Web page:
Love Beyond Reach
Book 8 of Morna's Legacy Series
"So...what do ye think?" The question tumbled nervously from my lips. He'd taken his time reading our story. Each passing hour might as well have been a day as slowly as the minutes seemed to pass.
Spells, matchmaking, meddling—these were my talents, not writing—but my need to get our story down into a tangible form was so great that it had nearly driven me mad. My hands ached from the hours, days, and months spent working on my great project. Now that it was in front of my husband being read for the first time, I was sick with nerves.
"Did ye exaggerate for creative purposes?"
I knew without looking at the pages, without asking him, just what details in my story he questioned. I wouldn't lie to him to spare his feelings—not after so many years together. Our secrets were ours to keep but there was no room for lies between us.
"Hmm." He nodded in unison with the small noise. He may have wished for me to say otherwise, but he expected the answer I gave him. "I never knew ye loved him. I thought..."
My husband shook his head as he reached for me. Both our hands were wrinkled and weathered from time, but the feel of his touch still quickened my pulse in a way little else could. Time was powerless in dampening my desire for him.
"I thought ye stayed there to wait for me to return to ye, not because ye were happy at his side. But ye were. No matter how glad ye were to have me back, it broke yer heart to leave him. I dinna see that then. I am sorry for it. I am sorry for anything that has ever caused ye pain, but by God I am glad that ye chose me."
"All hearts must be broken now and then." I smiled and squeezed his hand. "And I was there waiting for ye. 'Tis only that I often wondered if my waiting would do any good. But ye have to know that there was never any choice for me to make. It was always ye."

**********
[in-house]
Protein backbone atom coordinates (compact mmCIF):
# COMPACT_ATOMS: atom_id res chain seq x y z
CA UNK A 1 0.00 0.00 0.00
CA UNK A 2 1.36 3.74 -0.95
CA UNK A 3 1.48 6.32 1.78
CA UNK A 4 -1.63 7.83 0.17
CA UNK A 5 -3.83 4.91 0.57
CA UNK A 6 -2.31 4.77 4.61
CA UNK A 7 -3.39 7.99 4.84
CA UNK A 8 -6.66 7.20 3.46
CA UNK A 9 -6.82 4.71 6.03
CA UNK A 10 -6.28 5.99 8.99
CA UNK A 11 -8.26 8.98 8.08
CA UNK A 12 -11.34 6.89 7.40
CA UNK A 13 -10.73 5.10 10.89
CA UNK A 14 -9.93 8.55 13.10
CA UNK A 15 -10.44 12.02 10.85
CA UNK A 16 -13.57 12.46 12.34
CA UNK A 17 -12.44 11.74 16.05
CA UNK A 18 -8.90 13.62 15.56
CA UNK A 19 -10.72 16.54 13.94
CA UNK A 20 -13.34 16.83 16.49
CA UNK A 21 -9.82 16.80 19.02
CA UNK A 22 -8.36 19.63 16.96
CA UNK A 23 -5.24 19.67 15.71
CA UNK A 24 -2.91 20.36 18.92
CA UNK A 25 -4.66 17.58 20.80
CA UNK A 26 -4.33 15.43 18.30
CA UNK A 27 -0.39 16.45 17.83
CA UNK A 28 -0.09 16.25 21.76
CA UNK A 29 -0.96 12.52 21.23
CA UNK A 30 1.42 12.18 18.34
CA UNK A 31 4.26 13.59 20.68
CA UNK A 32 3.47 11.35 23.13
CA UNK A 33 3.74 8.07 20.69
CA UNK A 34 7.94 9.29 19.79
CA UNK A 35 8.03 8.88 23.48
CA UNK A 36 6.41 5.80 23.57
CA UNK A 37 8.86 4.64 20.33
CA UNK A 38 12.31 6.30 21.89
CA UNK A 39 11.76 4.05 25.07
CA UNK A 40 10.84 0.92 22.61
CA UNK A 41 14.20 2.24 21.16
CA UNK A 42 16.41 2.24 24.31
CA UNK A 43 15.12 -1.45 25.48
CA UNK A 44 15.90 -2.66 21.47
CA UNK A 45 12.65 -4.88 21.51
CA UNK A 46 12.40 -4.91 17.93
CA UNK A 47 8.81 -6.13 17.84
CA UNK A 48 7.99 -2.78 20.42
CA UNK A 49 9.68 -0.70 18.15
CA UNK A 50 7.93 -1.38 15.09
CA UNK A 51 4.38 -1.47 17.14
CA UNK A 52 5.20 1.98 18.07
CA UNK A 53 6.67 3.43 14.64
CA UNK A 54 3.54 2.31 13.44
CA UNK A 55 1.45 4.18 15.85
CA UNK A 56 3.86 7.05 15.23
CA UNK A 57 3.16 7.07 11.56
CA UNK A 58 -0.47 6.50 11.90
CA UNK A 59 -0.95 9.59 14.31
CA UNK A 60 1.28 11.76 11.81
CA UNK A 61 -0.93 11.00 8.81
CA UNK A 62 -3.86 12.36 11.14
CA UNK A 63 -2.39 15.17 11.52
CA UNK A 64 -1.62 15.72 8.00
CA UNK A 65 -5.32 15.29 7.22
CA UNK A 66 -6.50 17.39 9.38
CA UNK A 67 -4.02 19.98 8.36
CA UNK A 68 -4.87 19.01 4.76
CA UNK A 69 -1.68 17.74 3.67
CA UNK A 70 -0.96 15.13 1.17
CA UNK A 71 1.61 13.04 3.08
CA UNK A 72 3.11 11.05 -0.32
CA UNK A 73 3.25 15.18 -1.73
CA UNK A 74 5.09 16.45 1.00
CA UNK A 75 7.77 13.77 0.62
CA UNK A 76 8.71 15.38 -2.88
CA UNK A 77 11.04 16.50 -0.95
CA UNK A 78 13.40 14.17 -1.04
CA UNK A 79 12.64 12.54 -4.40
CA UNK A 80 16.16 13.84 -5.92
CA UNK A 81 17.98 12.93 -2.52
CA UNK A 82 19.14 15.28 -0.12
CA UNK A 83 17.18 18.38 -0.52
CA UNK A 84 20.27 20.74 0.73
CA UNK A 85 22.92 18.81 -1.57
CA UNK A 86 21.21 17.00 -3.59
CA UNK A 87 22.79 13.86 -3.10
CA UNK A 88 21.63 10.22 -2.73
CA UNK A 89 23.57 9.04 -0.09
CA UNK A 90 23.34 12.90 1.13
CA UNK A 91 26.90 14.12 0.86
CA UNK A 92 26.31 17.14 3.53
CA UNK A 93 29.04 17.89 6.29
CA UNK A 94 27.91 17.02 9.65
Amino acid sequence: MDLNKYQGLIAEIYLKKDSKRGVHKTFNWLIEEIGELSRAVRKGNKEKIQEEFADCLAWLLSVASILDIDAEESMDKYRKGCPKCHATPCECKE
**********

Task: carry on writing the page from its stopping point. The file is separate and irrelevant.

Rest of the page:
I wasn't sure my words would ease the pain I knew he must feel after reading certain parts of my story, but every word I said to him was true.
"Morna, who is this story meant for? I know that 'tis not only for us."
My husband knew me too well. Our story was meant especially for another—to lead her to the man worthy of holding her heart.
"There is a lass—the next to go back—that I intend to share my writing with. There are lessons she can learn from our story—lessons she will need before she makes a great journey of her own."
My eyes were still turned toward our joined hands but I glanced up in response to his soft noise.
"What? Say whatever it is ye mean to. I canna stand it when ye beat around things so."
"Ye keep saying that 'tis our story, but it is not yet that. What ye have written here...'tis yer story."
He was right. It was the story of how we came to be, of all the events that led up to our life together, but there are two sides to every story, and I truly only knew my own.
"Aye, but I doona know what ye wish me to do about it. The only way for me to know all that happened in yer own life during that time is for me to spell ye, and I promised ye long ago that I wouldna do that. Unless ye finally mean to tell me everything."
Through our years together, he'd shared bits and pieces, but I never saw reason to press him on the subject. As long as we were together, I was fine with letting the past stay there. After all, I had plenty of my own secrets that I'd kept hidden until now.